© Generali Foundation Collection—Permanent Loan to the Museum der Moderne Salzburg, Repro: Michael Loebenstein/Claudia Slanar

Ernst Caramelle

Sketch-Tape, 1975

Video, black and white, sound, 25 min


Artwork text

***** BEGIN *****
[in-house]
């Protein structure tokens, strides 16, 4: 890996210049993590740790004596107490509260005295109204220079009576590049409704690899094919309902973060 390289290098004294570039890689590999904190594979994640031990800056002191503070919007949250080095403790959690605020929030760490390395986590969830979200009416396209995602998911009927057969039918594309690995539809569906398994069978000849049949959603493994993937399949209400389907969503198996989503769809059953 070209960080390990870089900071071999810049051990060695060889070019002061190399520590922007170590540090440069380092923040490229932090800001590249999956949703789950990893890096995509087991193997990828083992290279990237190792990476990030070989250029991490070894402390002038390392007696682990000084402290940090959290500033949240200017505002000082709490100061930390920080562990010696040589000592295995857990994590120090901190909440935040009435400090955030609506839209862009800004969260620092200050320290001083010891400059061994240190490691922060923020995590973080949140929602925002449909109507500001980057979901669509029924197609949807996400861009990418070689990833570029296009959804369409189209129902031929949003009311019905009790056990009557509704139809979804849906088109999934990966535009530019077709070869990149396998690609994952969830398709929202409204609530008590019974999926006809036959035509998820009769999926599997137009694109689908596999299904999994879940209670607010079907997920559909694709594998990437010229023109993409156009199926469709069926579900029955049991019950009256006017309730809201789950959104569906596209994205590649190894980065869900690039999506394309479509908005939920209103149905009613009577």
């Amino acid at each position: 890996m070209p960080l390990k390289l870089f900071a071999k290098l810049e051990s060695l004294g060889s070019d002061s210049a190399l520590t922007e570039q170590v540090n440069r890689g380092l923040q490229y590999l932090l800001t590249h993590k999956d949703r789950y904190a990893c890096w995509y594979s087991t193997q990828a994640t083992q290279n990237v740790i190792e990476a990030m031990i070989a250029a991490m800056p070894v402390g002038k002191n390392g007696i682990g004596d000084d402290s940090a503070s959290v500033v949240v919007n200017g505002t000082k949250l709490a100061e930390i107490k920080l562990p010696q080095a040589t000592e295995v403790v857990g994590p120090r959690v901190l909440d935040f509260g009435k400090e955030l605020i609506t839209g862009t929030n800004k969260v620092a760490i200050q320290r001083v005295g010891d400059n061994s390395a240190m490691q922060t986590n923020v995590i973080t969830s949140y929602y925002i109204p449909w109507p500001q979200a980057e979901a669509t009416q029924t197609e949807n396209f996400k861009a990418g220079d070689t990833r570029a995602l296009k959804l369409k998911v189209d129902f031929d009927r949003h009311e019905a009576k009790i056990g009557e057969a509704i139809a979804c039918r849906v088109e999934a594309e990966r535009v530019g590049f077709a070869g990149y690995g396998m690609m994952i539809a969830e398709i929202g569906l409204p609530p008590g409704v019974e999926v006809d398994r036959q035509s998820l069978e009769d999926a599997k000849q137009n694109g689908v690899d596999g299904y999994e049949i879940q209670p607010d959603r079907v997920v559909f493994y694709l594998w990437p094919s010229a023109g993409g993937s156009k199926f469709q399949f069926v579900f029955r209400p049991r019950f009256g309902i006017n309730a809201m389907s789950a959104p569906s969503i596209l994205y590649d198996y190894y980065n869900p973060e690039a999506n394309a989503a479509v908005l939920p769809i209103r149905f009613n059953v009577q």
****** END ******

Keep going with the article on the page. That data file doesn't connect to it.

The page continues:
”The video camera is used like a pencil to visualize sketches of ideas that do not yet exist,” is how Caramelle describes his video. He continues: “A series of short performances is created without any preparation, using only things found in the studio.” The video was made in 1975 at M.I.T. in Cambridge, Massachusetts, in collaboration with Juan Navarro Baldeweg and departs from the presentation of identical visual information and acoustic perception. The visual level is dominated by the facial expressions, gestures, and actions of the people performing, which never correspond to the audible background noises. The spoken mime of a fictive overdub is counteracted by a sort of sign language. The act of drawing an abstract picture on a board is accompanied by the natural sound of a thunder shower. The viewer’s gaze is confronted by speech and sound as independent stylistic means, which in the tradition of “concrete poetry,” each attain a cogent presence and emphasize the space between real action and acoustic representation as difference. (Doris Leutgeb)